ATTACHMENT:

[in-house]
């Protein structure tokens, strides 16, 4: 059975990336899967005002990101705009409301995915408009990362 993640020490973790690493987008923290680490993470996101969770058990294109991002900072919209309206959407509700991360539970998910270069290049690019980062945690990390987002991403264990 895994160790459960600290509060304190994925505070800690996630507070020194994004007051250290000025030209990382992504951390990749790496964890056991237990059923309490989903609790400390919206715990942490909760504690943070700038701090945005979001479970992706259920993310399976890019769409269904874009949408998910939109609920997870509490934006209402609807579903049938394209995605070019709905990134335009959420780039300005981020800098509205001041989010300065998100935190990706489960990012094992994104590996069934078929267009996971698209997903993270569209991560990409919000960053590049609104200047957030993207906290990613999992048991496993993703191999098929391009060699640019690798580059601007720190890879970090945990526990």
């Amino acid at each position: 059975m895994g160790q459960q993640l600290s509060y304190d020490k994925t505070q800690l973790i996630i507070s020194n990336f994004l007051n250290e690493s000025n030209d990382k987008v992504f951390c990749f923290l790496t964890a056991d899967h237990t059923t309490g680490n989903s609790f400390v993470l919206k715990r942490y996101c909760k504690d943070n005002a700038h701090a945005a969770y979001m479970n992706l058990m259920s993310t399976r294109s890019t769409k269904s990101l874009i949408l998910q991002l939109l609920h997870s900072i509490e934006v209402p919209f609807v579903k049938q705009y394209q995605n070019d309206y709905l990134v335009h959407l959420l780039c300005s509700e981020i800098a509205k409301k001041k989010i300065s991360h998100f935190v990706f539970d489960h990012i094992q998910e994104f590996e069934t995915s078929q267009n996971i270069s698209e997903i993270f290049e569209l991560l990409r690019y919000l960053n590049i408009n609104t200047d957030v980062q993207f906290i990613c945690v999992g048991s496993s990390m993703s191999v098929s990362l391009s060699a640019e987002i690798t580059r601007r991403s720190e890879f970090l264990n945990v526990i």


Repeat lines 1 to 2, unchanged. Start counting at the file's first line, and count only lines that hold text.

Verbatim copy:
[in-house]
């Protein structure tokens, strides 16, 4: 059975990336899967005002990101705009409301995915408009990362 993640020490973790690493987008923290680490993470996101969770058990294109991002900072919209309206959407509700991360539970998910270069290049690019980062945690990390987002991403264990 895994160790459960600290509060304190994925505070800690996630507070020194994004007051250290000025030209990382992504951390990749790496964890056991237990059923309490989903609790400390919206715990942490909760504690943070700038701090945005979001479970992706259920993310399976890019769409269904874009949408998910939109609920997870509490934006209402609807579903049938394209995605070019709905990134335009959420780039300005981020800098509205001041989010300065998100935190990706489960990012094992994104590996069934078929267009996971698209997903993270569209991560990409919000960053590049609104200047957030993207906290990613999992048991496993993703191999098929391009060699640019690798580059601007720190890879970090945990526990």